After a drive down the coast through Le Treport and Dieppe we arrived at the Aire at Fecamp, which is free as long as you register with the nearby Tourist Information office. There are no facilities and you are parked very close to the neighbouring vans but the compensation is the view over the marina and closeness to the town centre and pebble beach. Fécamp is situated in the valley of the Valmont river, at the heart of the Pays de Caux, on the Albaster Coast. In the 19th century, the recipe for Benedictine liqueur was “rediscovered” by Alexandre Legrand. The Palais Benedictine now houses a visitors’ centre, which shows how the liqueur is made.
Further down the coast was Le Harve where we had a look around before heading for the very impressive Pont de Normandie, a cable-stayed road bridge that spans the river Seine linking Le Havre to Honfleur in Normandy.
Honfleur was as far as we could travel in the week and it was worthy of the 2 nights we spent there. It has a huge Aire within walking distance of the beautiful town centered around a picturesque harbour. It is especially known for its old, beautiful picturesque port, characterised by its houses with slate-covered frontages, painted many times by artists, including in particular, Claude Monet.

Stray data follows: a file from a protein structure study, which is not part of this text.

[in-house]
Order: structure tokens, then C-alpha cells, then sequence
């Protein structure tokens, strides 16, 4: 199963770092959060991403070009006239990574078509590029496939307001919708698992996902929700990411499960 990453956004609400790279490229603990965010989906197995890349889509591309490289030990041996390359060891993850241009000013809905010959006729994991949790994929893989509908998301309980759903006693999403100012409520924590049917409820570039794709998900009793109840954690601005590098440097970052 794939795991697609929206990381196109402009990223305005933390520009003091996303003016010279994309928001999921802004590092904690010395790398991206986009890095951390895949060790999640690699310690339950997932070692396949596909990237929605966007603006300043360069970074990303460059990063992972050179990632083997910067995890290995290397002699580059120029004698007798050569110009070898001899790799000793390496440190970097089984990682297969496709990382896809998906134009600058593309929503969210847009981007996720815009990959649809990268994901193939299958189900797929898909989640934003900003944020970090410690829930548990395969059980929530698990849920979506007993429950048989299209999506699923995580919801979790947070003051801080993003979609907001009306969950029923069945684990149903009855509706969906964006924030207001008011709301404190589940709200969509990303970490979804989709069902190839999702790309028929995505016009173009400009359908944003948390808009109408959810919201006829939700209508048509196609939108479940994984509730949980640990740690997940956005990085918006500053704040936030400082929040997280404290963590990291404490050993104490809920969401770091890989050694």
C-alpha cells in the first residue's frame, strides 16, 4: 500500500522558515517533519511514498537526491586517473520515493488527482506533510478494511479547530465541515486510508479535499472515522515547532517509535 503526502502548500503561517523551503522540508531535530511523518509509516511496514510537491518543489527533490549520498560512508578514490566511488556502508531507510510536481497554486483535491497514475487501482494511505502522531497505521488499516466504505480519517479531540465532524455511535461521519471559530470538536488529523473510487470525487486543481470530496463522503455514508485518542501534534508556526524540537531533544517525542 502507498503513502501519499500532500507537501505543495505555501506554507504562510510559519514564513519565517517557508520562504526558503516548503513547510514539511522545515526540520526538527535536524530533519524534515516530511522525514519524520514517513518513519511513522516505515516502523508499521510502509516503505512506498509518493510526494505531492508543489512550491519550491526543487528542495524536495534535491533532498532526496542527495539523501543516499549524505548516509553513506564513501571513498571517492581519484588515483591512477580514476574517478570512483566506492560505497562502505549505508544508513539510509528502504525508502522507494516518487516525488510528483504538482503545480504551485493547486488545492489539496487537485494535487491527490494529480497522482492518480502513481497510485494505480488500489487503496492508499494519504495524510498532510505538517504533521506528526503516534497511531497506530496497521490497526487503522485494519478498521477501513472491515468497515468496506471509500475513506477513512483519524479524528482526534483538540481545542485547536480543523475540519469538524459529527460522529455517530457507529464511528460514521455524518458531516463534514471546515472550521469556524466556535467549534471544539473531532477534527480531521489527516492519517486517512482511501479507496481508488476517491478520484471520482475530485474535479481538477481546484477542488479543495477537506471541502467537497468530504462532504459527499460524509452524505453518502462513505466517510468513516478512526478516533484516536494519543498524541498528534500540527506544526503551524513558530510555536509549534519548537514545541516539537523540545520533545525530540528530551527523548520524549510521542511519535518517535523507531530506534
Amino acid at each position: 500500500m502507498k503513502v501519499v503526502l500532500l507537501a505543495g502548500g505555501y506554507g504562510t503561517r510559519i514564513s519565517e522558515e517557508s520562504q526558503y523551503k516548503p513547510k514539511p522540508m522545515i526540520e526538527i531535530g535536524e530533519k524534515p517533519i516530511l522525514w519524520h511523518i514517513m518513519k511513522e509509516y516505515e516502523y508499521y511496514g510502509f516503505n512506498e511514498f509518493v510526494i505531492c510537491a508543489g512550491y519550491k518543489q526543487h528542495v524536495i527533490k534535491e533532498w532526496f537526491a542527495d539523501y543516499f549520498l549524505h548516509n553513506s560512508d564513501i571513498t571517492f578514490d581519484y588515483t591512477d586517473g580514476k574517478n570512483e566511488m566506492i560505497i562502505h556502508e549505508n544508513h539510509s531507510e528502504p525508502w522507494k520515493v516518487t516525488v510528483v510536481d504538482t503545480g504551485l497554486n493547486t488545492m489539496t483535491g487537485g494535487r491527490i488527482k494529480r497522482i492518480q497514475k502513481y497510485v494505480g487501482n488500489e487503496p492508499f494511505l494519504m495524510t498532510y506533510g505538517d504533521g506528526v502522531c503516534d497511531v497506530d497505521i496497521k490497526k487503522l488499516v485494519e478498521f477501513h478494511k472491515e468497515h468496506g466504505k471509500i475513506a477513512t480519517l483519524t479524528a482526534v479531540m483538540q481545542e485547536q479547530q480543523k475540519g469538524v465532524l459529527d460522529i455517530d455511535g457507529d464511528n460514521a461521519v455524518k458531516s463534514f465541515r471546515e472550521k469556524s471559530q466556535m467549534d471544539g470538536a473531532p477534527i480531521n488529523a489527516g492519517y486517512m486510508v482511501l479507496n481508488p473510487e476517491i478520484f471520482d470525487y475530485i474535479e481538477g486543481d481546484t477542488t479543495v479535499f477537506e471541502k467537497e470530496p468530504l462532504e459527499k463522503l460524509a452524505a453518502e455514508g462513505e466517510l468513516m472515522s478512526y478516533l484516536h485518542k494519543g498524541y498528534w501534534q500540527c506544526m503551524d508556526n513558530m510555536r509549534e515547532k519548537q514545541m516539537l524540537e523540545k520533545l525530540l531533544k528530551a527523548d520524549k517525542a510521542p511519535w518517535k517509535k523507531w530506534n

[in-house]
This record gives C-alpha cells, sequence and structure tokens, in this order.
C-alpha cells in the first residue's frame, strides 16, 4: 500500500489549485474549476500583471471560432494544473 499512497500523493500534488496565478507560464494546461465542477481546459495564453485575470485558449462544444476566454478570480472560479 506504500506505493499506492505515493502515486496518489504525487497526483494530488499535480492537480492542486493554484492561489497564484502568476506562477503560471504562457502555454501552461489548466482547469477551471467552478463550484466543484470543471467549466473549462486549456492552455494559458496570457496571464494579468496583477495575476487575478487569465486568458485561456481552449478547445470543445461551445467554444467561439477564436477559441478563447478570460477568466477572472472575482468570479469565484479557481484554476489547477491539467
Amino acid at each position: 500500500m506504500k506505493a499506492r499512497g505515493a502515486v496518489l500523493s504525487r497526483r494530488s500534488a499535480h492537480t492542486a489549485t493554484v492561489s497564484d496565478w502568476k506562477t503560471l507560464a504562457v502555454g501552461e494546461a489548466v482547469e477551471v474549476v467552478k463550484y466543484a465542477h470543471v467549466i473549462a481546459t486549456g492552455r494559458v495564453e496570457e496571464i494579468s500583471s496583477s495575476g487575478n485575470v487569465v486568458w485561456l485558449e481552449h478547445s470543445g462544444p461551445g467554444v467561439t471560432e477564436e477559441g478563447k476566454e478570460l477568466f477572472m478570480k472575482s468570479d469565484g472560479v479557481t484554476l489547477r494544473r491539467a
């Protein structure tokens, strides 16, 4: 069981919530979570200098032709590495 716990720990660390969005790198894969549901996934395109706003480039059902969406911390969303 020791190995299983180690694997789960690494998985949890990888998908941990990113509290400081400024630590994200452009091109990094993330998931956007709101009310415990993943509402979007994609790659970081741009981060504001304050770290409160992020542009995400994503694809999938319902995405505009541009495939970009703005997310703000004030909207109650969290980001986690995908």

We spent a few hours on the Aire in Calais before a very early morning sailing back to Dover. Prices will be different now but getting a ferry out to France after midnight and one back in the wee small hours made for a huge saving on the fare which was less than £50 return for a 7 metre van and 2 passengers! The other bonus is you get round the M25 before the morning rush hour.
On this occasion Belgium was actually the main destination, although France and Holland were also sampled. In 1914 my grandfather had signed up with the 13th Battalion, the Royal Scots and after only 3 months in France he was wounded at the Battle of Loos and died of his wounds on the 10th of October 1914 in German hands, it seems. Loos, or to give it its full name, Loos-en-Gohelle is a few miles to the north of Lens, about an hours drive south of Calais. Today Loos is a typical small French village surrounded by flat farmland and the slagheaps of former coalmines. You can read a very detailed account of that momentous battle HERE.
From Loos we moved over the border into Belgium and on to Holland.